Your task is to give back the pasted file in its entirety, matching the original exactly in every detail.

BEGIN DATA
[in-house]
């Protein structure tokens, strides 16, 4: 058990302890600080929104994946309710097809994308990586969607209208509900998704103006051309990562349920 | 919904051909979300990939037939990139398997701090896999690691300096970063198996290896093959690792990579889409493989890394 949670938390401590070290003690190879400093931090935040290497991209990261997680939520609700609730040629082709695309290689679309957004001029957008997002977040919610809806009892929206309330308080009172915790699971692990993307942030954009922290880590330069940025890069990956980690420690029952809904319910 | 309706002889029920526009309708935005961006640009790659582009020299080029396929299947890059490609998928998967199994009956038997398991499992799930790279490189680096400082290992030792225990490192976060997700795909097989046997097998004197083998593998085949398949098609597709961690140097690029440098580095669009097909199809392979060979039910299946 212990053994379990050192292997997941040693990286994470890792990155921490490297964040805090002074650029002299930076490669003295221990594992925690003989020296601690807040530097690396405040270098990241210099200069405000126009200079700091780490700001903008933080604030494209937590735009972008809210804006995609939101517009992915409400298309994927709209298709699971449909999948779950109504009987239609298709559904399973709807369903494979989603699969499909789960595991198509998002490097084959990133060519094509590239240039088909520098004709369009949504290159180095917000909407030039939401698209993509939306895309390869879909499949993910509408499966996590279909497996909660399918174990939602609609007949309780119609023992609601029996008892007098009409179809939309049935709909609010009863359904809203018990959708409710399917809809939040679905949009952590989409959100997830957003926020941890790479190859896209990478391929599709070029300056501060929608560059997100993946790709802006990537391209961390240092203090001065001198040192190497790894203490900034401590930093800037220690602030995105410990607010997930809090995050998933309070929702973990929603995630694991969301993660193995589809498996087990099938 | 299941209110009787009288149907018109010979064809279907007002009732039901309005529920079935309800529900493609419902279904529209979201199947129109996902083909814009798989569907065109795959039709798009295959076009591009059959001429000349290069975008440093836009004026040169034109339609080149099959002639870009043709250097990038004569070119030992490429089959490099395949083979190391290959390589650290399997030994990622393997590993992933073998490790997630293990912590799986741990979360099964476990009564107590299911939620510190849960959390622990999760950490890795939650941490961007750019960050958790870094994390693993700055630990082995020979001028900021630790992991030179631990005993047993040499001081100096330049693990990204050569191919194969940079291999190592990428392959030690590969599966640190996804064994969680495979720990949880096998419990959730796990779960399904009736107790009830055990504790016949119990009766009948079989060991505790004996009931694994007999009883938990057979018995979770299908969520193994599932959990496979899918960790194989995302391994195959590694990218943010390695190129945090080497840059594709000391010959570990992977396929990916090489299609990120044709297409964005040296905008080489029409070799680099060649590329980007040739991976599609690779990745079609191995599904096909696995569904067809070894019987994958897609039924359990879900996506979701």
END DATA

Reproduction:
[in-house]
């Protein structure tokens, strides 16, 4: 058990302890600080929104994946309710097809994308990586969607209208509900998704103006051309990562349920 | 919904051909979300990939037939990139398997701090896999690691300096970063198996290896093959690792990579889409493989890394 949670938390401590070290003690190879400093931090935040290497991209990261997680939520609700609730040629082709695309290689679309957004001029957008997002977040919610809806009892929206309330308080009172915790699971692990993307942030954009922290880590330069940025890069990956980690420690029952809904319910 | 309706002889029920526009309708935005961006640009790659582009020299080029396929299947890059490609998928998967199994009956038997398991499992799930790279490189680096400082290992030792225990490192976060997700795909097989046997097998004197083998593998085949398949098609597709961690140097690029440098580095669009097909199809392979060979039910299946 212990053994379990050192292997997941040693990286994470890792990155921490490297964040805090002074650029002299930076490669003295221990594992925690003989020296601690807040530097690396405040270098990241210099200069405000126009200079700091780490700001903008933080604030494209937590735009972008809210804006995609939101517009992915409400298309994927709209298709699971449909999948779950109504009987239609298709559904399973709807369903494979989603699969499909789960595991198509998002490097084959990133060519094509590239240039088909520098004709369009949504290159180095917000909407030039939401698209993509939306895309390869879909499949993910509408499966996590279909497996909660399918174990939602609609007949309780119609023992609601029996008892007098009409179809939309049935709909609010009863359904809203018990959708409710399917809809939040679905949009952590989409959100997830957003926020941890790479190859896209990478391929599709070029300056501060929608560059997100993946790709802006990537391209961390240092203090001065001198040192190497790894203490900034401590930093800037220690602030995105410990607010997930809090995050998933309070929702973990929603995630694991969301993660193995589809498996087990099938 | 299941209110009787009288149907018109010979064809279907007002009732039901309005529920079935309800529900493609419902279904529209979201199947129109996902083909814009798989569907065109795959039709798009295959076009591009059959001429000349290069975008440093836009004026040169034109339609080149099959002639870009043709250097990038004569070119030992490429089959490099395949083979190391290959390589650290399997030994990622393997590993992933073998490790997630293990912590799986741990979360099964476990009564107590299911939620510190849960959390622990999760950490890795939650941490961007750019960050958790870094994390693993700055630990082995020979001028900021630790992991030179631990005993047993040499001081100096330049693990990204050569191919194969940079291999190592990428392959030690590969599966640190996804064994969680495979720990949880096998419990959730796990779960399904009736107790009830055990504790016949119990009766009948079989060991505790004996009931694994007999009883938990057979018995979770299908969520193994599932959990496979899918960790194989995302391994195959590694990218943010390695190129945090080497840059594709000391010959570990992977396929990916090489299609990120044709297409964005040296905008080489029409070799680099060649590329980007040739991976599609690779990745079609191995599904096909696995569904067809070894019987994958897609039924359990879900996506979701």